What is Influencer Marketing?

 

Influencer marketing has been around longer than you might expect, dating way before the term became part of our everyday marketing vernacular. There’s always been people who have a platform and can persuade others, whether it was the gladiators in Roman times or the royal family. People are always looking to others to tell them what’s cool.

Since the rise of social media in the early 2010s, influencer marketing has become more and more prominent, and being an influencer has become a full-time job. Since 2016 alone, there has been a 465% increase in google searches for influencer marketing. With TikTok hitting its stride during the coronavirus pandemic when everyone was forced to be in their houses and on their phones, influencer marketing is bigger than ever. So, you might be familiar with the term “influencer marketing,” but what is it?

What is an Influencer?

This seems like a logical first question. An influencer is someone who has the power to affect purchasing decisions. Someone who has a following and engages with a distinct niche. In other words, it’s someone who has influence. Many times, this is seen through the number of followers on a specific social media platform, like Tik Tok or Instagram, but there are also micro-influencers who have a much smaller following but still have influence in their space. 

What is Influencer Marketing?

Influencer marketing is when a business partners with an influencer to help sell their product or service. The reason using influencers is becoming so popular is because of its innate authenticity. With apps like Tik Tok where people are showing their everyday lives, it automatically gives you credibility when someone endorses your product. Teaming up with an influencer not only helps with brand awareness and recognition, but in some cases translates directly to more sales. According to the Digital Marketing Institute, for every dollar spent on influencer marketing, businesses earn $6.50. Furthermore, 53% of women reported making a purchase based on an influencer post.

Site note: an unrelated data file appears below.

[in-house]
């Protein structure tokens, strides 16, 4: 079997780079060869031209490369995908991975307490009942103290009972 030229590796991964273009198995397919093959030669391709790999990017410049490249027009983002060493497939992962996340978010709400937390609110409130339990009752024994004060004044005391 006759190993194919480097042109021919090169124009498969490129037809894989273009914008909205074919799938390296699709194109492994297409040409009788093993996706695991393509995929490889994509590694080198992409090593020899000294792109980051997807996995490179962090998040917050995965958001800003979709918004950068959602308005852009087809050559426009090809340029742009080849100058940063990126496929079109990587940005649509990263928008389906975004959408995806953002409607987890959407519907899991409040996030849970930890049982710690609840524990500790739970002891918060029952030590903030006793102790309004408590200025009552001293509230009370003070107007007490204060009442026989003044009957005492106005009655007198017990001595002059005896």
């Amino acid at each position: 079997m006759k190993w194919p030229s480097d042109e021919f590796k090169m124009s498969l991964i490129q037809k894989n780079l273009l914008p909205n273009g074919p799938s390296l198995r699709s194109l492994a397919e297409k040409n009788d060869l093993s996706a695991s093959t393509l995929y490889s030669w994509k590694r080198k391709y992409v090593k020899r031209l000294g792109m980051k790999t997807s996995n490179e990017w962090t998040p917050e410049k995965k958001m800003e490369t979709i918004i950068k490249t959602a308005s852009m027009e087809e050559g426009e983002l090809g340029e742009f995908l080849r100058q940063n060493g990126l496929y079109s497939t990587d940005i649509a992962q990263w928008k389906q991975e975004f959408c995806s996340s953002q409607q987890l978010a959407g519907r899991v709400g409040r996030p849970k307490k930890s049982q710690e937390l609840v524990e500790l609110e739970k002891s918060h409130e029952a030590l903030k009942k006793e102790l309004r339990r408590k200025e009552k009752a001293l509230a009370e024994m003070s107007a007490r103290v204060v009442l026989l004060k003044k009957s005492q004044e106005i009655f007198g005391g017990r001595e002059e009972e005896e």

The key to influencer marketing is finding the right influencer for your business. Maybe you can’t afford an influencer with 100,000 followers, but realistically you might not need one of that size. Research smaller influencers who are making waves and engaging with people in the niches that are most relevant to you. 

 

How To Apply Other’s Influence to Your Brand


One way to use an influencer is to get them to talk about your product and then give out a discount code associated with their name. For example, ThredUp, the online thrift shop, tapped Emma Chamberlain, the social star with over 14 million Instagram followers and 10 million YouTube subscribers, to talk about the app and give her followers a discount code for 30% off their first purchase. This was successful because Chamberlain first rose to fame doing thrift store hauls and talking about thrifting.

To build brand awareness, Dunkin worked with Charli D’Amelio, the highest followed user on TikTok (125 million followers) and even created a drink with her name. People were suddenly choosing Dunkin over Starbucks, just so they could say they were drinking “The Charli.”

Although both of these examples are on a huge scale, the same principles apply all the way down to the smaller creators.

Influencer marketing is on the rise, so it’s beneficial to understand it now. For more, check out our blog about how the FRIENDS reunion used influencer marketing.

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